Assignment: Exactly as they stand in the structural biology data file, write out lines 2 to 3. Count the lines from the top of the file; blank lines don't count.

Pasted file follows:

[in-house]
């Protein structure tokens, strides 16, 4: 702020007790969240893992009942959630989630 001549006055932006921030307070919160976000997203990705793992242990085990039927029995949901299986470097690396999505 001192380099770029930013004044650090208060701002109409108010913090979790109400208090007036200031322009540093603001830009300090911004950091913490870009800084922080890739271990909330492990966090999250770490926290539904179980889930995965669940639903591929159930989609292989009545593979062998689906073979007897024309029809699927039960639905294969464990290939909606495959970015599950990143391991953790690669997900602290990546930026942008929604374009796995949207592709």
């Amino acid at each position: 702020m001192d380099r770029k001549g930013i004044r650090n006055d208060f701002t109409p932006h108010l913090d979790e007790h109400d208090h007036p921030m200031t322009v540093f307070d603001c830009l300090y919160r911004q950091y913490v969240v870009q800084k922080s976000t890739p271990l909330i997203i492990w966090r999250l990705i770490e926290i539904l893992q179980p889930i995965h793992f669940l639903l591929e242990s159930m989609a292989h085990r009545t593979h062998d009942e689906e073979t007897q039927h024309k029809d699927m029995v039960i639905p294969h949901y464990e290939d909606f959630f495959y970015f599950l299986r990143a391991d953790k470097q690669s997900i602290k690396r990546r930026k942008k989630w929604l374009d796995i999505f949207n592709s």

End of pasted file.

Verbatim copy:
């Protein structure tokens, strides 16, 4: 702020007790969240893992009942959630989630 001549006055932006921030307070919160976000997203990705793992242990085990039927029995949901299986470097690396999505 001192380099770029930013004044650090208060701002109409108010913090979790109400208090007036200031322009540093603001830009300090911004950091913490870009800084922080890739271990909330492990966090999250770490926290539904179980889930995965669940639903591929159930989609292989009545593979062998689906073979007897024309029809699927039960639905294969464990290939909606495959970015599950990143391991953790690669997900602290990546930026942008929604374009796995949207592709």
């Amino acid at each position: 702020m001192d380099r770029k001549g930013i004044r650090n006055d208060f701002t109409p932006h108010l913090d979790e007790h109400d208090h007036p921030m200031t322009v540093f307070d603001c830009l300090y919160r911004q950091y913490v969240v870009q800084k922080s976000t890739p271990l909330i997203i492990w966090r999250l990705i770490e926290i539904l893992q179980p889930i995965h793992f669940l639903l591929e242990s159930m989609a292989h085990r009545t593979h062998d009942e689906e073979t007897q039927h024309k029809d699927m029995v039960i639905p294969h949901y464990e290939d909606f959630f495959y970015f599950l299986r990143a391991d953790k470097q690669s997900i602290k690396r990546r930026k942008k989630w929604l374009d796995i999505f949207n592709s």